In this study, repeated lock-exchange experiments under well-controlled conditions were carried out to evaluate the uncertainty of the macro-propagation and entrainment process and the statistical variation/correlation of the current parameters. The results show that the lobe and cleft structures grow in amplitude while short in wavelength as current propagates, which enlarges the uncertainty of the gravity current propagation. A larger density difference inhibits the split process of the lobe and cleft structures and reduces the fluctuation degree of the current front edge. The macroscopic propagation parameters of the gravity current for the repeated experiment all meet the normal distribution, confirmed by the Shapiro–Wilk test. The mapping relationship between the dimensionless current front velocity and the front height forms a “circle-shaped” mode, while the corresponding relationship between the dimensionless current front velocity and the front height performs wedge-shaped. The evolution trend of the variation coefficient of the mixing layer area is that the two quasi-stationary periods are connected by a sharp decline. The variability of the former quasi-stationary period is stronger than the latter one, and the variation strength of the two quasi-stationary periods is both positively correlated with the initial density difference. The uncertainty at the early stage of the entrainment process is dominated due to the evolution of the mixing layer. However, the lobe and cleft structure provide another uncertainty source of the entrainment coefficient at the later stage. In addition, the uncertainty of the current propagation brought by image resolution is far less than that formed by the evolution of the gravity current itself.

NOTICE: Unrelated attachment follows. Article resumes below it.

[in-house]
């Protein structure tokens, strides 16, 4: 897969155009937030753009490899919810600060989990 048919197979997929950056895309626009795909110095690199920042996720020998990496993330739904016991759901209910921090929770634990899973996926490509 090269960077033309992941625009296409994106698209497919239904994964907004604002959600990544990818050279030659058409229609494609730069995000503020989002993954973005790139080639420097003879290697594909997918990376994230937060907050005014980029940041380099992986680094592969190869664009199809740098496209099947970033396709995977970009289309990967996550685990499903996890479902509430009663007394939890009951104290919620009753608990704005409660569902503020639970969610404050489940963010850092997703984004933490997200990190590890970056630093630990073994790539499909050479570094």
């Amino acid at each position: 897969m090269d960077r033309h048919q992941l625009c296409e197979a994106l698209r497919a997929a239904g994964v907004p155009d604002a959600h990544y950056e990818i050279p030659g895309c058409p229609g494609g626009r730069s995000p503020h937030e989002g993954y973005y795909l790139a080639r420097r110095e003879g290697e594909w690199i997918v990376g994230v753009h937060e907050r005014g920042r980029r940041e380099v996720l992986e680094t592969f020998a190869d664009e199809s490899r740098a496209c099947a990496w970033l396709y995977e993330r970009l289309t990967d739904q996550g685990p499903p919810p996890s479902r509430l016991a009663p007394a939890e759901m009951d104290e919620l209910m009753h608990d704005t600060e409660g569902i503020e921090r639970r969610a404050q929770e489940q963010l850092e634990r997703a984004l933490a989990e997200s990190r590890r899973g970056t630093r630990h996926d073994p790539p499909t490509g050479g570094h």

In this study, repeated lock-exchange experiments under well-controlled conditions were carried out to evaluate the uncertainty of the macro-propagation and entrainment process and the statistical variation/correlation of the current parameters. The results show that the lobe and cleft structures grow in amplitude while short in wavelength as current propagates, which enlarges the uncertainty of the gravity current propagation. A larger density diference inhibits the split process of the lobe and cleft structures and reduces the fuctuation degree of the current front edge. The macroscopic propagation parameters of the gravity current for the repeated experiment all meet the normal distribution, confrmed by the Shapiro–Wilk test. The mapping relationship between the dimensionless current front velocity and the front height forms a “circle-shaped” mode, while the corresponding relationship between the dimensionless current front velocity and the front height performs wedge-shaped. The evolution trend of the variation coefcient of the mixing layer area is that the two quasi-stationary periods are connected by a sharp decline. The variability of the former quasi-stationary period is stronger than the latter one, and the variation strength of the two quasi-stationary periods is both positively correlated with the initial density difference. The uncertainty at the early stage of the entrainment process is dominated due to the evolution of the mixing layer. However, the lobe and cleft structure provide another uncertainty source of the entrainment coefcient at the later stage. In addition, the uncertainty of the current propagation brought by image resolution is far less than that formed by the evolution of the gravity current itself.